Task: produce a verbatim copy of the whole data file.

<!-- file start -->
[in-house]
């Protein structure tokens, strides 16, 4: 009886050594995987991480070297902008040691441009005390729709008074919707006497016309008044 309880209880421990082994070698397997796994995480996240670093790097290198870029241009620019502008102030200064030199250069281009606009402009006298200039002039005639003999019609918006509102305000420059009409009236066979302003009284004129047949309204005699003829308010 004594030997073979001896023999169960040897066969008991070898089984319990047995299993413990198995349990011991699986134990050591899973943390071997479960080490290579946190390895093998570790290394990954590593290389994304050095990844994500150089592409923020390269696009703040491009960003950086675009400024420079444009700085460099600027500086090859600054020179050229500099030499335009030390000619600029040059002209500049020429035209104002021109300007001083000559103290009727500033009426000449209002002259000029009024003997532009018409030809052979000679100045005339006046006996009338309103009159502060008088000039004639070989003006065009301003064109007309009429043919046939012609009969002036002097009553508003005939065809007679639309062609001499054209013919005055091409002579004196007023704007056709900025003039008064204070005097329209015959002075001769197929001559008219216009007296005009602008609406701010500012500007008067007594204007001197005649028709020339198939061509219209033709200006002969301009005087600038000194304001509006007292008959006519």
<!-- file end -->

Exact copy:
[in-house]
């Protein structure tokens, strides 16, 4: 009886050594995987991480070297902008040691441009005390729709008074919707006497016309008044 309880209880421990082994070698397997796994995480996240670093790097290198870029241009620019502008102030200064030199250069281009606009402009006298200039002039005639003999019609918006509102305000420059009409009236066979302003009284004129047949309204005699003829308010 004594030997073979001896023999169960040897066969008991070898089984319990047995299993413990198995349990011991699986134990050591899973943390071997479960080490290579946190390895093998570790290394990954590593290389994304050095990844994500150089592409923020390269696009703040491009960003950086675009400024420079444009700085460099600027500086090859600054020179050229500099030499335009030390000619600029040059002209500049020429035209104002021109300007001083000559103290009727500033009426000449209002002259000029009024003997532009018409030809052979000679100045005339006046006996009338309103009159502060008088000039004639070989003006065009301003064109007309009429043919046939012609009969002036002097009553508003005939065809007679639309062609001499054209013919005055091409002579004196007023704007056709900025003039008064204070005097329209015959002075001769197929001559008219216009007296005009602008609406701010500012500007008067007594204007001197005649028709020339198939061509219209033709200006002969301009005087600038000194304001509006007292008959006519």